What makes a good poem? And is poetry as viable an art form as it once was? To find out, VOA's David Byrd spoke to Don Share, the editor of Poetry Magazine. More

This forum has been closed.
Comment Sorting
Comments
     
by: Lorain Digby from: UK
March 20, 2013 11:14 AM
YES...!! we agree... take her back, please take her and her family and her extended family... we are just inundated with Pakis here. we used to have a beautiful country until all these Muslims converged on us... Go back to Pakistan... PLEASE!!!


by: Yeshwa Younis from: Lahore, Pakistan
March 20, 2013 8:04 AM
God bless Malala Yousufzai, We need you in Pakistan because your the proud of all Pakistani Girls.
Regards,
Yeshwa Younis
christiannewspk.com


by: Kassahun Agegnehu from: Addis Ababa, Ethiopia
March 20, 2013 7:31 AM
It is a good news to see Malala back to school, I appreciate all the medical team team who trated her while she was at the hospital, congratulation for all girls around the world,


by: Hideaki Kato from: Japan
March 20, 2013 12:57 AM
I am listening to the VOA news(Latest Newscast) everyday.
Where can I get the scripts of Latest Newscast(NNOW_ HEADLINES)?

This content is very important for my improvement.
Thank you for your cooperation.


by: mustafa from: pakistan
March 19, 2013 10:45 PM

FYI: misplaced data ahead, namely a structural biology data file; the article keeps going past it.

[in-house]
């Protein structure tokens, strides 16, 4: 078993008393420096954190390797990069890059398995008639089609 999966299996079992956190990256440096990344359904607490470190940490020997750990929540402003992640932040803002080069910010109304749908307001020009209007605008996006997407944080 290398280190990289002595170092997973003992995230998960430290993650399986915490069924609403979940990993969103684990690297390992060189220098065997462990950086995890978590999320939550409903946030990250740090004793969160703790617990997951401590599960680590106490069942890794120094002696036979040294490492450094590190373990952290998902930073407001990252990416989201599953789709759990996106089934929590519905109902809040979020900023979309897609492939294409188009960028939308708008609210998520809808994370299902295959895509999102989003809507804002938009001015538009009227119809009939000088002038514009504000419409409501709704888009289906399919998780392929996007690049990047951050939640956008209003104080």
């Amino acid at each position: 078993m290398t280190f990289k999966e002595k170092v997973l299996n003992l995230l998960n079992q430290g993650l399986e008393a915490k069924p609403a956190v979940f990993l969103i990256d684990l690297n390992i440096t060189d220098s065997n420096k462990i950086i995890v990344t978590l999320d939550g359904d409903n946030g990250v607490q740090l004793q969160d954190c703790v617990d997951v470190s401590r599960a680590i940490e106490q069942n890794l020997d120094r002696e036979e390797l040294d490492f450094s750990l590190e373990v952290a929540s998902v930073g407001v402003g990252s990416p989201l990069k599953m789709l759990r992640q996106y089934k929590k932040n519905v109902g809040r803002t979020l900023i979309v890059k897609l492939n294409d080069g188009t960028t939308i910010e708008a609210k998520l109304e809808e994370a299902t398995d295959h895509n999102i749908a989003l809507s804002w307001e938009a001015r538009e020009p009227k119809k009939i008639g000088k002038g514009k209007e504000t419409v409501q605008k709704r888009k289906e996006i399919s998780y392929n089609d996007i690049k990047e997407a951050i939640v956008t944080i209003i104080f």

This is completely a negligance case on part of Govt and other agencies who are eating billions of rupees every year for their lavish life but they do not bother about the problem of common poor Pakistani. To eliminate terrorism from our soil they are taking big money from USA and Saudi arabia to spread terrorism in this peaceful country/

Featured Videos

Your JavaScript is turned off or you have an old version of Adobe's Flash Player. Get the latest Flash player.
Google Buys Drone Companyi
|| 0:00:00
...
 
🔇
X
George Putic
April 15, 2014
In its latest purchase of high-tech companies, Google has acquired a manufacturer of solar-powered drones that can stay in the air almost indefinitely, relaying broadband Internet connection to remote areas. It is seen as yet another step in the U.S. based Web giant’s bid to bring Internet to the whole world. VOA’s George Putic reports.
Video

Video Google Buys Drone Company

In its latest purchase of high-tech companies, Google has acquired a manufacturer of solar-powered drones that can stay in the air almost indefinitely, relaying broadband Internet connection to remote areas. It is seen as yet another step in the U.S. based Web giant’s bid to bring Internet to the whole world. VOA’s George Putic reports.
Video

Video Ray Bonneville Sings the Blues and More on New CD